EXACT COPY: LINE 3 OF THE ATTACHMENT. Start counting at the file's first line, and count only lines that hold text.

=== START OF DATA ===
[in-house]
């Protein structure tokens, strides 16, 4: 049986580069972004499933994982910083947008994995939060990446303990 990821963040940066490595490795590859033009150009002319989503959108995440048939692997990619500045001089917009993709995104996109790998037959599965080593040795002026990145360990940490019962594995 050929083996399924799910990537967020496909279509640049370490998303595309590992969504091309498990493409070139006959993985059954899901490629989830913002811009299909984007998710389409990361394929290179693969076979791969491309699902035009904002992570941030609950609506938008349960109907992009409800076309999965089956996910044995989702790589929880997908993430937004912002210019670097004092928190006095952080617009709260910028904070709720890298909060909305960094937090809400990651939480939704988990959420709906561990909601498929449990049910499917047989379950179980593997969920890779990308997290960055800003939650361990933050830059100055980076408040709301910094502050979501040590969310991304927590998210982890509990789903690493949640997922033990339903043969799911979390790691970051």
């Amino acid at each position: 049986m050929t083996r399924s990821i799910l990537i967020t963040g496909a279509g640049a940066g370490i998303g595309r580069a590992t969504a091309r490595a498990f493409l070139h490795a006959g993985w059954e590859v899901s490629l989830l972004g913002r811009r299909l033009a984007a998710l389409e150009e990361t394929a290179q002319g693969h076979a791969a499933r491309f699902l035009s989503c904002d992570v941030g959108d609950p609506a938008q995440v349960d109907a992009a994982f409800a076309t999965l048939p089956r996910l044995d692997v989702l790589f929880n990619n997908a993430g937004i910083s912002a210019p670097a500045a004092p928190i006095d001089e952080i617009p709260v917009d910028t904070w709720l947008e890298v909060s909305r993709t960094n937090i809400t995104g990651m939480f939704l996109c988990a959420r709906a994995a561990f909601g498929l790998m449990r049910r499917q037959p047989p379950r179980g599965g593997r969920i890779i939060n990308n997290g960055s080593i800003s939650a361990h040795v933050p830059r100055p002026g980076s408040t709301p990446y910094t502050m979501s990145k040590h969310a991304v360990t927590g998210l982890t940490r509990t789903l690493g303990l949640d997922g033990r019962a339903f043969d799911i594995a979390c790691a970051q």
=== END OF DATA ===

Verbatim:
């Amino acid at each position: 049986m050929t083996r399924s990821i799910l990537i967020t963040g496909a279509g640049a940066g370490i998303g595309r580069a590992t969504a091309r490595a498990f493409l070139h490795a006959g993985w059954e590859v899901s490629l989830l972004g913002r811009r299909l033009a984007a998710l389409e150009e990361t394929a290179q002319g693969h076979a791969a499933r491309f699902l035009s989503c904002d992570v941030g959108d609950p609506a938008q995440v349960d109907a992009a994982f409800a076309t999965l048939p089956r996910l044995d692997v989702l790589f929880n990619n997908a993430g937004i910083s912002a210019p670097a500045a004092p928190i006095d001089e952080i617009p709260v917009d910028t904070w709720l947008e890298v909060s909305r993709t960094n937090i809400t995104g990651m939480f939704l996109c988990a959420r709906a994995a561990f909601g498929l790998m449990r049910r499917q037959p047989p379950r179980g599965g593997r969920i890779i939060n990308n997290g960055s080593i800003s939650a361990h040795v933050p830059r100055p002026g980076s408040t709301p990446y910094t502050m979501s990145k040590h969310a991304v360990t927590g998210l982890t940490r509990t789903l690493g303990l949640d997922g033990r019962a339903f043969d799911i594995a979390c790691a970051q």